A winning brew for KFHS

Published 10:35 pm Thursday, March 6, 2014

When students are encountered in the school setting, their unique situations at home can be difficult to detect.

Those from poorer neighborhoods sit in the classroom alongside those from more affluent neighborhoods; and children always place less emphasis than adults on who has more and who has less.

There is value in this level-playing-field effect when it comes to student self-perception, and how teachers interact with them.

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But it also has downsides, especially for administrators who, unlike classroom educators, don’t get as much one-on-one interaction with students, which can inform about important issues at home.

The best way for administrators to apprise themselves of the individual needs of students is to meet families in the neighborhoods, and that’s just what King’s Fork High School principal Stenette Byrd III will do on Monday.

An initiative organized by the school PTSA (parent-teacher-student association), Byrd will meet with parents at the East Suffolk Recreation Center, 138 S. Sixth Street, from 7:30 to 9:30 a.m.

The main idea, according to Molly Crow, president of the PTSA, is to give parents and other family members the chance to quiz Byrd on various topics — things like the Standards of Learning, SATs, college and career options, and the relatively new King’s Fork principal’s approach to his role.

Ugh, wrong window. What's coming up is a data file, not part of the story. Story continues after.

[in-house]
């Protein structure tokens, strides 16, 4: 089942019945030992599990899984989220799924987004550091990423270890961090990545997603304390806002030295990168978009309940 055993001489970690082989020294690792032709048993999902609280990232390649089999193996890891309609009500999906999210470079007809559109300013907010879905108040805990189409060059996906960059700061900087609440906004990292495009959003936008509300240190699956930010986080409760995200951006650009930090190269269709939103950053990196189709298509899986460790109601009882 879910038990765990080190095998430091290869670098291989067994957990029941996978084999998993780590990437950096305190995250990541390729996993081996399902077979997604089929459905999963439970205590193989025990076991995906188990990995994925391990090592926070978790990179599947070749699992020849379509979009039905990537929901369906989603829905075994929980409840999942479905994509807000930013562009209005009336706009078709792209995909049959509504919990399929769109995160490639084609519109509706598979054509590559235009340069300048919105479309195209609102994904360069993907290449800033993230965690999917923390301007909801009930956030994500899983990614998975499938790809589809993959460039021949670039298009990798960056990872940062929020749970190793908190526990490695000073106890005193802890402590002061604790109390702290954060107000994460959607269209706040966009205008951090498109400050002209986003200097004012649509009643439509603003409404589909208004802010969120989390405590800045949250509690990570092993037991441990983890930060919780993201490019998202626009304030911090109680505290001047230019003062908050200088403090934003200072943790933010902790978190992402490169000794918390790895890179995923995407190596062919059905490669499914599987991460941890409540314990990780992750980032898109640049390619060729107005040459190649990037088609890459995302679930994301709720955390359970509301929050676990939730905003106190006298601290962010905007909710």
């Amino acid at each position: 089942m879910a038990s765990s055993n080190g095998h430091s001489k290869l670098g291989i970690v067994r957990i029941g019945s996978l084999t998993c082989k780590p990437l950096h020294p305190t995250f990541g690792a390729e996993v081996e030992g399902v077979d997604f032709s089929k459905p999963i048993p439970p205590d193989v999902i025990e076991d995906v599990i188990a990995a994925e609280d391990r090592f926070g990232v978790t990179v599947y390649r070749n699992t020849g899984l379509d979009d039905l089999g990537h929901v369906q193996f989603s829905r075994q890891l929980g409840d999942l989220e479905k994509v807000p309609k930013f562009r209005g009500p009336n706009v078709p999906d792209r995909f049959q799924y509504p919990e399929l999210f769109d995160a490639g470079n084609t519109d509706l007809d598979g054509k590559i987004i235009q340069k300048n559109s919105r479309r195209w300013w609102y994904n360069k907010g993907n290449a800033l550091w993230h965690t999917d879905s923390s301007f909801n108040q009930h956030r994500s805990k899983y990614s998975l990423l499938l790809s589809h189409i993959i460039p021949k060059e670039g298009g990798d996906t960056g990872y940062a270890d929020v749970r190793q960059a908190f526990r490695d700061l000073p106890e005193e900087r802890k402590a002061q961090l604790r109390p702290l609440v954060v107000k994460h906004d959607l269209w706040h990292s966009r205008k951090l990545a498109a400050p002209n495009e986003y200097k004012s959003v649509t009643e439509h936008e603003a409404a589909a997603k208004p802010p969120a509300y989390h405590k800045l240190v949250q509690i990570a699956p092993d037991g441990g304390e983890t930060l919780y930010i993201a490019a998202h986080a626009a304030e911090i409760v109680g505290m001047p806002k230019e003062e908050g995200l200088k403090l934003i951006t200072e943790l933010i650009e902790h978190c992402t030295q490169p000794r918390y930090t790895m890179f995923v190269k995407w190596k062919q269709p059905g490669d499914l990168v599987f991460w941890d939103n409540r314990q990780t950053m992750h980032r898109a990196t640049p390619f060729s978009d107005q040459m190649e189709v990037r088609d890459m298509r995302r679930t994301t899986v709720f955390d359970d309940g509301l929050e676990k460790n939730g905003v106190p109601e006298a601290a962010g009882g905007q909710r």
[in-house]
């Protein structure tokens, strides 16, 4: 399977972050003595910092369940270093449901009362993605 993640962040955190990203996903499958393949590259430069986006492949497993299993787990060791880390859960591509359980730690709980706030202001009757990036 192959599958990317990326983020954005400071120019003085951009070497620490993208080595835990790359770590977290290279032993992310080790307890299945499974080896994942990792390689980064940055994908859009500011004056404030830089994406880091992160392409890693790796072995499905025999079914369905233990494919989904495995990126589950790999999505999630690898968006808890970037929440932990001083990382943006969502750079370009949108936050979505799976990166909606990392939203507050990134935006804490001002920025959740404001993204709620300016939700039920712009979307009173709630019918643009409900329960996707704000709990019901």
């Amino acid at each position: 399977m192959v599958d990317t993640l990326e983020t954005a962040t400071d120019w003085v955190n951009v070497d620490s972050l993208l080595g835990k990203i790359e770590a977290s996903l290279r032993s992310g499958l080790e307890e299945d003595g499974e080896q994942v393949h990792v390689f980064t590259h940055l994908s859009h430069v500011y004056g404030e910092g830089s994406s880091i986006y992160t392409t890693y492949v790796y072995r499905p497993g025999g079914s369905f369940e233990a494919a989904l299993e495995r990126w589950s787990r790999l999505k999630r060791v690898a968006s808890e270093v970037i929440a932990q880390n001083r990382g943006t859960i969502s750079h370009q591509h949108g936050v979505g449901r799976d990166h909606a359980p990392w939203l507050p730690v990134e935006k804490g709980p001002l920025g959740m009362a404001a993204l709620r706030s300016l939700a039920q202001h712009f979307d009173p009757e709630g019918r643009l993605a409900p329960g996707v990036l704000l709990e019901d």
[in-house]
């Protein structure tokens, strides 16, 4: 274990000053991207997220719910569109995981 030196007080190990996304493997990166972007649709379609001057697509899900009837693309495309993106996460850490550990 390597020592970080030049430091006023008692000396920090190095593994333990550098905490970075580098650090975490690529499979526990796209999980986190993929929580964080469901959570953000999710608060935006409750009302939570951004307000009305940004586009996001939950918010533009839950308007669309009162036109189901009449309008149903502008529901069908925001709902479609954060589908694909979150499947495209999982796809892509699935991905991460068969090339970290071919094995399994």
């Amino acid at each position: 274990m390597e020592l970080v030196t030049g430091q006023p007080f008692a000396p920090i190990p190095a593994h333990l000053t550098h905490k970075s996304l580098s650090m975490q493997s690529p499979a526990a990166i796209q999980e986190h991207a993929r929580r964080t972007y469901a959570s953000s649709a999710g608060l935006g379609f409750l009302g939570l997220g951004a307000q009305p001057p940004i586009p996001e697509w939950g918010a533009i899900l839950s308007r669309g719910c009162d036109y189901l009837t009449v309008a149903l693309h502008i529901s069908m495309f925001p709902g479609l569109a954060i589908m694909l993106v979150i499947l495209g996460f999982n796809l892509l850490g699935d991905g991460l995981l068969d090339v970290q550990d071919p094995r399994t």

But the coffee symposium, offered with the assistance of Suffolk Parks and Recreation, will also give Byrd the chance to learn more about the needs of his students — to break through the homogenizing effect of school. Byrd and parents alike will come away with new information to help students learn and succeed.

Like a lot of city public schools, King’s Fork High has a diverse range of students. Crow speaks about holding “Coffee with the Principal” in other neighborhoods the school draws from, and doing so certainly would further enhance Byrd’s understanding of his students’ needs.

There is no suggestion here that the principal suffers any lack of understanding, but only that — for all of us and in all aspects of life — more understanding and nuance can only be a good thing.

Finally, the PTSA deserves recognition for organizing the event. Its efforts are an example of a group of parents, teachers and students who, though they may not have direct access to the levers of public education policymaking in Suffolk, still have the gumption to seize and use what considerable power they do possess.